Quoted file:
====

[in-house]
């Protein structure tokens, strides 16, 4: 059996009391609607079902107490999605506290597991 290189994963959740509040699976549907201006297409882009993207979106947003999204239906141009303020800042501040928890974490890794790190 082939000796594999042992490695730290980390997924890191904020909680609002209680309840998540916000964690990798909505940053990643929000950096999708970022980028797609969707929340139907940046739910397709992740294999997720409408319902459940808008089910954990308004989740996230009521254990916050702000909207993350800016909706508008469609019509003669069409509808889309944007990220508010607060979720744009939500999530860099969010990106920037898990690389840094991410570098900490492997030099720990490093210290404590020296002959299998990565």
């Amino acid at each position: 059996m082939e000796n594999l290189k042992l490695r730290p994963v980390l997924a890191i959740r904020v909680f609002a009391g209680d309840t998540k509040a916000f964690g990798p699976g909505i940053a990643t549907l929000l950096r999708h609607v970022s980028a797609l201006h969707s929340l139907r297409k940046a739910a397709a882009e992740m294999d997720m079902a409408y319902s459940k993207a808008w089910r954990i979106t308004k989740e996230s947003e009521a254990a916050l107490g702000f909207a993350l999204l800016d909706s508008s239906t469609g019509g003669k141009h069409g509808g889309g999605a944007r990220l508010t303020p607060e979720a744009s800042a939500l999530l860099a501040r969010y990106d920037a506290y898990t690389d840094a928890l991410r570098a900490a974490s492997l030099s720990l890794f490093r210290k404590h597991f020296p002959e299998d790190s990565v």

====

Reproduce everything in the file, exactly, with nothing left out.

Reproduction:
[in-house]
């Protein structure tokens, strides 16, 4: 059996009391609607079902107490999605506290597991 290189994963959740509040699976549907201006297409882009993207979106947003999204239906141009303020800042501040928890974490890794790190 082939000796594999042992490695730290980390997924890191904020909680609002209680309840998540916000964690990798909505940053990643929000950096999708970022980028797609969707929340139907940046739910397709992740294999997720409408319902459940808008089910954990308004989740996230009521254990916050702000909207993350800016909706508008469609019509003669069409509808889309944007990220508010607060979720744009939500999530860099969010990106920037898990690389840094991410570098900490492997030099720990490093210290404590020296002959299998990565």
């Amino acid at each position: 059996m082939e000796n594999l290189k042992l490695r730290p994963v980390l997924a890191i959740r904020v909680f609002a009391g209680d309840t998540k509040a916000f964690g990798p699976g909505i940053a990643t549907l929000l950096r999708h609607v970022s980028a797609l201006h969707s929340l139907r297409k940046a739910a397709a882009e992740m294999d997720m079902a409408y319902s459940k993207a808008w089910r954990i979106t308004k989740e996230s947003e009521a254990a916050l107490g702000f909207a993350l999204l800016d909706s508008s239906t469609g019509g003669k141009h069409g509808g889309g999605a944007r990220l508010t303020p607060e979720a744009s800042a939500l999530l860099a501040r969010y990106d920037a506290y898990t690389d840094a928890l991410r570098a900490a974490s492997l030099s720990l890794f490093r210290k404590h597991f020296p002959e299998d790190s990565v």